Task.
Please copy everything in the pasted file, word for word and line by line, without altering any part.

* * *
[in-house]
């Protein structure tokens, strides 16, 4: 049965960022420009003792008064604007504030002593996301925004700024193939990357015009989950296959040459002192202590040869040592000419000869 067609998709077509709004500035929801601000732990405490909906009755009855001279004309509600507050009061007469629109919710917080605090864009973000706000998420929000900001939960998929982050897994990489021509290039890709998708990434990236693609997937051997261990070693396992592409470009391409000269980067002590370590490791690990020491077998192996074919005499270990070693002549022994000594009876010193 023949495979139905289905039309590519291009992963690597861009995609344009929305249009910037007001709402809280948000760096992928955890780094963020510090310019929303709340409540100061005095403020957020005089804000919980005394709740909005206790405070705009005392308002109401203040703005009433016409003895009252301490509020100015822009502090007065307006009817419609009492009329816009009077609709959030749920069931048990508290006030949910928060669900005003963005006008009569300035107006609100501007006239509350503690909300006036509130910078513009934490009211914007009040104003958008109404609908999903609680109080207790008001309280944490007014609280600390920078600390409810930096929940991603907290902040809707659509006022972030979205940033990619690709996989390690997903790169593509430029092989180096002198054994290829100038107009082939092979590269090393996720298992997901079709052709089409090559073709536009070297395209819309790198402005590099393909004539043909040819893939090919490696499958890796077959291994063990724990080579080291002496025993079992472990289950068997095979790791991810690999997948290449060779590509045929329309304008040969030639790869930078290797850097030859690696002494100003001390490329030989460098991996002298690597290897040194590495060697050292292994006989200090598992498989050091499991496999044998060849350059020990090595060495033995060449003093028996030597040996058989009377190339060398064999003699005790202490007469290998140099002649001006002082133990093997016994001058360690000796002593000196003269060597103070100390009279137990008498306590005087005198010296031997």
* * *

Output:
[in-house]
């Protein structure tokens, strides 16, 4: 049965960022420009003792008064604007504030002593996301925004700024193939990357015009989950296959040459002192202590040869040592000419000869 067609998709077509709004500035929801601000732990405490909906009755009855001279004309509600507050009061007469629109919710917080605090864009973000706000998420929000900001939960998929982050897994990489021509290039890709998708990434990236693609997937051997261990070693396992592409470009391409000269980067002590370590490791690990020491077998192996074919005499270990070693002549022994000594009876010193 023949495979139905289905039309590519291009992963690597861009995609344009929305249009910037007001709402809280948000760096992928955890780094963020510090310019929303709340409540100061005095403020957020005089804000919980005394709740909005206790405070705009005392308002109401203040703005009433016409003895009252301490509020100015822009502090007065307006009817419609009492009329816009009077609709959030749920069931048990508290006030949910928060669900005003963005006008009569300035107006609100501007006239509350503690909300006036509130910078513009934490009211914007009040104003958008109404609908999903609680109080207790008001309280944490007014609280600390920078600390409810930096929940991603907290902040809707659509006022972030979205940033990619690709996989390690997903790169593509430029092989180096002198054994290829100038107009082939092979590269090393996720298992997901079709052709089409090559073709536009070297395209819309790198402005590099393909004539043909040819893939090919490696499958890796077959291994063990724990080579080291002496025993079992472990289950068997095979790791991810690999997948290449060779590509045929329309304008040969030639790869930078290797850097030859690696002494100003001390490329030989460098991996002298690597290897040194590495060697050292292994006989200090598992498989050091499991496999044998060849350059020990090595060495033995060449003093028996030597040996058989009377190339060398064999003699005790202490007469290998140099002649001006002082133990093997016994001058360690000796002593000196003269060597103070100390009279137990008498306590005087005198010296031997």